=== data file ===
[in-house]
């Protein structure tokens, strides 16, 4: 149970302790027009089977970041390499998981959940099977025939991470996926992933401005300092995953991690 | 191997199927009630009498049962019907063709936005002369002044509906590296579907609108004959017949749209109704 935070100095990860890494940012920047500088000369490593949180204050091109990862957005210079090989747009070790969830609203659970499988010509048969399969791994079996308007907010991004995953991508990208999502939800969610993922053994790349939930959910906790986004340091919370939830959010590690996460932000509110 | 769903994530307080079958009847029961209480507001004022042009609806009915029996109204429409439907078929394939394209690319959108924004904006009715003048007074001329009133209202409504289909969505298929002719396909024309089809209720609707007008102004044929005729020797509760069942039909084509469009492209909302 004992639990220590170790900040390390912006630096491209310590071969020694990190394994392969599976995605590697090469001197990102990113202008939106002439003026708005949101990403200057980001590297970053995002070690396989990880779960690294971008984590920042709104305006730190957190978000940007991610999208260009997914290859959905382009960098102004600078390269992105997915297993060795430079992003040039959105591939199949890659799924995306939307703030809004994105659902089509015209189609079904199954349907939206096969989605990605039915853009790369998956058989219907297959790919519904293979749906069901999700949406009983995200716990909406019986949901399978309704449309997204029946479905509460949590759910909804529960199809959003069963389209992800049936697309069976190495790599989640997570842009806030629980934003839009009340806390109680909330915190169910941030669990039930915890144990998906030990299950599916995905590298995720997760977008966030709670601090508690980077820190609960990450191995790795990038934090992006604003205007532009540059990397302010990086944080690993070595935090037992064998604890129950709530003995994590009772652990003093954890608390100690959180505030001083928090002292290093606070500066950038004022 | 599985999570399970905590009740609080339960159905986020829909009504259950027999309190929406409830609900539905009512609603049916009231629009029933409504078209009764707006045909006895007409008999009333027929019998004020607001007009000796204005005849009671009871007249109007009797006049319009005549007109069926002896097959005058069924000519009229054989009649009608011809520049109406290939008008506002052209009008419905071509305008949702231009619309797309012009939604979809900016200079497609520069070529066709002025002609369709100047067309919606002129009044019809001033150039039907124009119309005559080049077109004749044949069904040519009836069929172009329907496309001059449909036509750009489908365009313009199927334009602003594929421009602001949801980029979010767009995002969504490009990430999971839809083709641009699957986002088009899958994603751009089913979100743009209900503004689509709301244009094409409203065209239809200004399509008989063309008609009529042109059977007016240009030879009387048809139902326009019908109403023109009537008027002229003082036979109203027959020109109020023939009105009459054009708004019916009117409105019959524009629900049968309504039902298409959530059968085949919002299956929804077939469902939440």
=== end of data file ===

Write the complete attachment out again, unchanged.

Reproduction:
[in-house]
């Protein structure tokens, strides 16, 4: 149970302790027009089977970041390499998981959940099977025939991470996926992933401005300092995953991690 | 191997199927009630009498049962019907063709936005002369002044509906590296579907609108004959017949749209109704 935070100095990860890494940012920047500088000369490593949180204050091109990862957005210079090989747009070790969830609203659970499988010509048969399969791994079996308007907010991004995953991508990208999502939800969610993922053994790349939930959910906790986004340091919370939830959010590690996460932000509110 | 769903994530307080079958009847029961209480507001004022042009609806009915029996109204429409439907078929394939394209690319959108924004904006009715003048007074001329009133209202409504289909969505298929002719396909024309089809209720609707007008102004044929005729020797509760069942039909084509469009492209909302 004992639990220590170790900040390390912006630096491209310590071969020694990190394994392969599976995605590697090469001197990102990113202008939106002439003026708005949101990403200057980001590297970053995002070690396989990880779960690294971008984590920042709104305006730190957190978000940007991610999208260009997914290859959905382009960098102004600078390269992105997915297993060795430079992003040039959105591939199949890659799924995306939307703030809004994105659902089509015209189609079904199954349907939206096969989605990605039915853009790369998956058989219907297959790919519904293979749906069901999700949406009983995200716990909406019986949901399978309704449309997204029946479905509460949590759910909804529960199809959003069963389209992800049936697309069976190495790599989640997570842009806030629980934003839009009340806390109680909330915190169910941030669990039930915890144990998906030990299950599916995905590298995720997760977008966030709670601090508690980077820190609960990450191995790795990038934090992006604003205007532009540059990397302010990086944080690993070595935090037992064998604890129950709530003995994590009772652990003093954890608390100690959180505030001083928090002292290093606070500066950038004022 | 599985999570399970905590009740609080339960159905986020829909009504259950027999309190929406409830609900539905009512609603049916009231629009029933409504078209009764707006045909006895007409008999009333027929019998004020607001007009000796204005005849009671009871007249109007009797006049319009005549007109069926002896097959005058069924000519009229054989009649009608011809520049109406290939008008506002052209009008419905071509305008949702231009619309797309012009939604979809900016200079497609520069070529066709002025002609369709100047067309919606002129009044019809001033150039039907124009119309005559080049077109004749044949069904040519009836069929172009329907496309001059449909036509750009489908365009313009199927334009602003594929421009602001949801980029979010767009995002969504490009990430999971839809083709641009699957986002088009899958994603751009089913979100743009209900503004689509709301244009094409409203065209239809200004399509008989063309008609009529042109059977007016240009030879009387048809139902326009019908109403023109009537008027002229003082036979109203027959020109109020023939009105009459054009708004019916009117409105019959524009629900049968309504039902298409959530059968085949919002299956929804077939469902939440």